Alan G. Ahearne, John G. Fernald, Prakash Loungani and John W. Schindler

International Business Cycles Under Fixed and Flexible Exchange Rate Regimes       WP-03-28
Michael A. Kouparitsas

Firing Costs and Business Cycle Fluctuations                                       WP-03-29
Marcelo Veracierto

Spatial Organization of Firms                                                      WP-03-30
Yukako Ono

Government Equity and Money: John Law’s System in 1720 France                      WP-03-31
François R. Velde

Deregulation and the Relationship Between Bank CEO                                 WP-03-32
Compensation and Risk-Taking
Elijah Brewer III, William Curt Hunter and William E. Jackson III

Compatibility and Pricing with Indirect Network Effects: Evidence from ATMs        WP-03-33
Christopher R. Knittel and Victor Stango

Self-Employment as an Alternative to Unemployment                                  WP-03-34
Ellen R. Rissman

Where the Headquarters are – Evidence from Large Public Companies 1990-2000        WP-03-35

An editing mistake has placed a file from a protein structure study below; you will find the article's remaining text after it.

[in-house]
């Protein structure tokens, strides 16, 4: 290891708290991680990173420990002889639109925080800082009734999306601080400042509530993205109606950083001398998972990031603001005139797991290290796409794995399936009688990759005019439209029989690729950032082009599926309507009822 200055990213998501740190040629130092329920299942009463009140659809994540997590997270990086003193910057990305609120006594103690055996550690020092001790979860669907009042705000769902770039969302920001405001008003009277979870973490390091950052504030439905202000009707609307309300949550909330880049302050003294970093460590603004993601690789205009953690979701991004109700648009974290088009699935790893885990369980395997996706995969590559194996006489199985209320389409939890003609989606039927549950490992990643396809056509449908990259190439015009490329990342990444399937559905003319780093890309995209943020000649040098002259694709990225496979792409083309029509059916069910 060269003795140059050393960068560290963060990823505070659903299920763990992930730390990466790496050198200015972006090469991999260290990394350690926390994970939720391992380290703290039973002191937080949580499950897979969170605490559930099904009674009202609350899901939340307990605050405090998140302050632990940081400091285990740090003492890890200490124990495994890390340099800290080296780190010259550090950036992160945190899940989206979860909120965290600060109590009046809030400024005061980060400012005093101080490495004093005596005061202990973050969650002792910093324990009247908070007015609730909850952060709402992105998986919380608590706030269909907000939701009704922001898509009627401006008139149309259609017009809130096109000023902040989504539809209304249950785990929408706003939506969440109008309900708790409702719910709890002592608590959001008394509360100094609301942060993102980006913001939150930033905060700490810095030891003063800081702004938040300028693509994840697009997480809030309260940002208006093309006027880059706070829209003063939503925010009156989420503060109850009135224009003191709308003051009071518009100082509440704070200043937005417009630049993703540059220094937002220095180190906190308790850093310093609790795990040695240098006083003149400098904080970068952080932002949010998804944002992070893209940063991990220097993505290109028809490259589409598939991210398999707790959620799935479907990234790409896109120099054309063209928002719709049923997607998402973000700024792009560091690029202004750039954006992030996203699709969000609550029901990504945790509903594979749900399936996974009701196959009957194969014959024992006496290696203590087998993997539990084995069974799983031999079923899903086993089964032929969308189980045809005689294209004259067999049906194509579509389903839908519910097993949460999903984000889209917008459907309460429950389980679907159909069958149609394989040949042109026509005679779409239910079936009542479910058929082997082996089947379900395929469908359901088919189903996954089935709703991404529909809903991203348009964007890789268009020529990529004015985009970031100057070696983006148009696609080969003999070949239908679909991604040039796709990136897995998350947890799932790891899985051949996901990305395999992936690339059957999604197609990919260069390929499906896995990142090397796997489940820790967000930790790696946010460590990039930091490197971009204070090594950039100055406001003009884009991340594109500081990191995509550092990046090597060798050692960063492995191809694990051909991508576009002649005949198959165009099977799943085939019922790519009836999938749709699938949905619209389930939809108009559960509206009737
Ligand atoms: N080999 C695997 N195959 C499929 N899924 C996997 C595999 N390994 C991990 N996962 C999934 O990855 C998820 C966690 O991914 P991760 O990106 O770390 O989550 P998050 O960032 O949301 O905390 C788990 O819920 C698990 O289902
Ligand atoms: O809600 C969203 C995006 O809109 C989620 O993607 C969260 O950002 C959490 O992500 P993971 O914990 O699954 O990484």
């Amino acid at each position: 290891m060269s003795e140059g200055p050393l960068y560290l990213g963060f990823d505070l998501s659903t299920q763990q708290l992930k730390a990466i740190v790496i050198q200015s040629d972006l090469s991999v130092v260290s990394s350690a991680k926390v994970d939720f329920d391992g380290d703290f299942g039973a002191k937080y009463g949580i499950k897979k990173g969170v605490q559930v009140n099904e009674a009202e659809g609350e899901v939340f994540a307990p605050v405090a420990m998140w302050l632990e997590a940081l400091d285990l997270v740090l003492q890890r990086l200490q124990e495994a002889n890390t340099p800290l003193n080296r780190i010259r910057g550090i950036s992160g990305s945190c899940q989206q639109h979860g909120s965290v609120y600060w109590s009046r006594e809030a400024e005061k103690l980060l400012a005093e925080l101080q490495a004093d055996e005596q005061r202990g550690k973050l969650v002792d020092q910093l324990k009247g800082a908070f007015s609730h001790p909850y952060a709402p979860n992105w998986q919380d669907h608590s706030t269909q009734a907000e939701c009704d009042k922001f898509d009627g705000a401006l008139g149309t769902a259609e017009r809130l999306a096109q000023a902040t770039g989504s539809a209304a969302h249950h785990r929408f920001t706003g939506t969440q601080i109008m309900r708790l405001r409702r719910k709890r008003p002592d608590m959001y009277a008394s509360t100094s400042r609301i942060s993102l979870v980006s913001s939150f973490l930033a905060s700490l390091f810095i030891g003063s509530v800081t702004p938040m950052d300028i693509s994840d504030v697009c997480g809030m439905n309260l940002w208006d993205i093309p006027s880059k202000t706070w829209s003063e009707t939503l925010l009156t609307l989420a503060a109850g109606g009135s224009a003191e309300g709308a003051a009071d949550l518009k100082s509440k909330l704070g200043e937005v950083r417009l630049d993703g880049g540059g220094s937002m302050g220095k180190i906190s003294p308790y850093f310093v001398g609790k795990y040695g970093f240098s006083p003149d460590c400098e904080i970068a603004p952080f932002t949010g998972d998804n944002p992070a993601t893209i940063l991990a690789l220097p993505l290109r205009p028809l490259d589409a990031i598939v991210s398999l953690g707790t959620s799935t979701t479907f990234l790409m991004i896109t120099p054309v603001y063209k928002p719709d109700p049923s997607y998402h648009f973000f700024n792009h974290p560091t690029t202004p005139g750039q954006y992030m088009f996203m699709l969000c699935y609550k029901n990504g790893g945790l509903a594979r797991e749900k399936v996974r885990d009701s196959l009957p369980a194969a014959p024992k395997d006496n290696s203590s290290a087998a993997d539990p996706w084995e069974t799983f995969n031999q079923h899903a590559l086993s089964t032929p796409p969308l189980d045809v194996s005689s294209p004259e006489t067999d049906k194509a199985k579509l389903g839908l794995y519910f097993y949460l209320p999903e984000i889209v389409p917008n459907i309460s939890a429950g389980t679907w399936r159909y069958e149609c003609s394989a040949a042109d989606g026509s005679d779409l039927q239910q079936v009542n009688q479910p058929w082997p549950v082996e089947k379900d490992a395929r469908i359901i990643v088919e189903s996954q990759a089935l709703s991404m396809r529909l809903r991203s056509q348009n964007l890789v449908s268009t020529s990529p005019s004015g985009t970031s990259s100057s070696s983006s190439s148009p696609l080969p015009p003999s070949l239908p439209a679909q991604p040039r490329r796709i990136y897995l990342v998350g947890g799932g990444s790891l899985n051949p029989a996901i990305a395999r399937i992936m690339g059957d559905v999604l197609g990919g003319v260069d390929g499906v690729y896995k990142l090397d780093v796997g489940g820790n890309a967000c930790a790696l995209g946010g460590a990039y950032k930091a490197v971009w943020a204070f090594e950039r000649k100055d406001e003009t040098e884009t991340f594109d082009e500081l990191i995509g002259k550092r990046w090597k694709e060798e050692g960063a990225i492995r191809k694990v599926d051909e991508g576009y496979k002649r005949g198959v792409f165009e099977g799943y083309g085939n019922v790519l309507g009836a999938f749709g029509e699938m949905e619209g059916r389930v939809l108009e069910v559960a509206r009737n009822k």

Tyler Diacon and Thomas H. Klier

Standing Facilities and Interbank Borrowing: Evidence from the Federal Reserve’s   WP-04-01
New Discount Window
Craig Furfine

Netting, Financial Contracts, and Banks: The Economic Implications                 WP-04-02
William J. Bergman, Robert R. Bliss, Christian A. Johnson and George G. Kaufman

Real Effects of Bank Competition                                                   WP-04-03
Nicola Cetorelli

Finance as a Barrier To Entry: Bank Competition and Industry Structure in          WP-04-04
Local U.S. Markets?
Nicola Cetorelli and Philip E. Strahan




                                                                                              6
Working Paper Series (continued)
The Dynamics of Work and Debt            WP-04-05
Jeffrey R. Campbell and Zvi Hercowitz

Fiscal Policy in the Aftermath of 9/11   WP-04-06
Jonas Fisher and Martin Eichenbaum




                                                    7